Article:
The Monastery at Gangtey was built in 1613. That’s 19 years before the Taj Mahal and more than two hundred years before the Statue of Liberty. As in any other country, such monuments are maintained at huge costs. but unlike other countries, government funds are not sufficient to ensure a good restoration. The monastery at Gangtey stands as a testament to the people of Bhutan. In their aim to hold on to a cultural tradition that is constantly under attack, various authorities and institutions came together to restore this monument. This harks back to their forefathers where the community was involved in building the Gangtey Monastery from scratch – including sourcing wood, mixing construction material and making roofs.
It is this zeal towards conservation and preservation that flows as the undercurrent of the Black Necked Crane Festival – one where the locals perform rituals and mask dances to welcome the Black Necked Cranes – birds that summer in the Tibetan Plateau and winter in the lower sheltered valleys of Phobjika (of which Gangtey is a part). The birds come a little later in the year while the dances happen in autumn.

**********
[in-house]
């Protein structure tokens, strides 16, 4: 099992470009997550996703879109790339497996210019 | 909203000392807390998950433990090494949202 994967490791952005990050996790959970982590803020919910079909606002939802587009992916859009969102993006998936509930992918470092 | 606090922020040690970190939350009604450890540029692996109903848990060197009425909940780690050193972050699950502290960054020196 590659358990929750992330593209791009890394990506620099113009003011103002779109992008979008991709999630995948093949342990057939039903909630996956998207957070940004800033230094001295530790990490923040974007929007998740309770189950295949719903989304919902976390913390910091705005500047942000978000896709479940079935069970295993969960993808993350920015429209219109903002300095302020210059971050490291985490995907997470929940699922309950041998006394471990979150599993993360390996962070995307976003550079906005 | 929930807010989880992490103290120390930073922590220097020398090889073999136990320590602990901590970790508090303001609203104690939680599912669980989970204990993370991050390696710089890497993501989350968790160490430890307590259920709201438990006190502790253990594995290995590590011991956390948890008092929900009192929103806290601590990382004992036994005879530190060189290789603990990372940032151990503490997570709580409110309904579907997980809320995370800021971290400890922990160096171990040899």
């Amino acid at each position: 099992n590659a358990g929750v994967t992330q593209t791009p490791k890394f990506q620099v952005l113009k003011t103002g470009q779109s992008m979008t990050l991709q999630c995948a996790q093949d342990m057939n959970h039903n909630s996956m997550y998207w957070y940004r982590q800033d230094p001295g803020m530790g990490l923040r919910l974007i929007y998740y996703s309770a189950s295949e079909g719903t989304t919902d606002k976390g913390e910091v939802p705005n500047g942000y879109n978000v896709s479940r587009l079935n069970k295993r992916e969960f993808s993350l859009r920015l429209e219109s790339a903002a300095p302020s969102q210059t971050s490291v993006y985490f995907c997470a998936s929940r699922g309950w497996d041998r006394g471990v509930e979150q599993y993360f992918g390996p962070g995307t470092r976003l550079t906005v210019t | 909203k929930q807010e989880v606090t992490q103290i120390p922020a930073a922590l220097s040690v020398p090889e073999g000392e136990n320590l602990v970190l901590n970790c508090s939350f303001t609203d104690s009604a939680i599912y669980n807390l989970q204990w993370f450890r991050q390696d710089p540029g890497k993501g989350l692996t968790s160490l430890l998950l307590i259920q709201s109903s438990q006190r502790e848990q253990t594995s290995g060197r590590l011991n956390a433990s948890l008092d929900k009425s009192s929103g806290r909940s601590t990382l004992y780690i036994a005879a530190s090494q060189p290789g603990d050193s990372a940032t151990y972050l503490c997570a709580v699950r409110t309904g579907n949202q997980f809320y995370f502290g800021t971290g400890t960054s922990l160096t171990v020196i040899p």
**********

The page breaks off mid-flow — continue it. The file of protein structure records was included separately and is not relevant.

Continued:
In all this, if you thought that Gangtey is only worth spending a couple of nights in (for the festival and the cranes), think again. The valley is known for some excruciatingly beautiful hiking routes and 2-3day treks. If you are in the mountains, you’d like to climb a few and a route from Gangtey to Bumthang helps you achieve just that – without making your calves or knees scream.